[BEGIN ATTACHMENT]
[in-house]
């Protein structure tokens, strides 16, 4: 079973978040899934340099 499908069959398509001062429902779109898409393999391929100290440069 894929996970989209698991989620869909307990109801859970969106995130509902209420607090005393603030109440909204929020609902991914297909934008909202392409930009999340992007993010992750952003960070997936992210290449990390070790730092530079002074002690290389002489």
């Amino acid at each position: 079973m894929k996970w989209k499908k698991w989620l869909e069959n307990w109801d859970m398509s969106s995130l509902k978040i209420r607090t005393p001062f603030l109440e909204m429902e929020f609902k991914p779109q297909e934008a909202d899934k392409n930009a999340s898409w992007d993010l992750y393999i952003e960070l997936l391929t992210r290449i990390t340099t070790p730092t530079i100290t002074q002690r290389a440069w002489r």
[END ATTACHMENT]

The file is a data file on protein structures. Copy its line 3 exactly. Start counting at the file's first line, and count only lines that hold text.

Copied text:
């Amino acid at each position: 079973m894929k996970w989209k499908k698991w989620l869909e069959n307990w109801d859970m398509s969106s995130l509902k978040i209420r607090t005393p001062f603030l109440e909204m429902e929020f609902k991914p779109q297909e934008a909202d899934k392409n930009a999340s898409w992007d993010l992750y393999i952003e960070l997936l391929t992210r290449i990390t340099t070790p730092t530079i100290t002074q002690r290389a440069w002489r």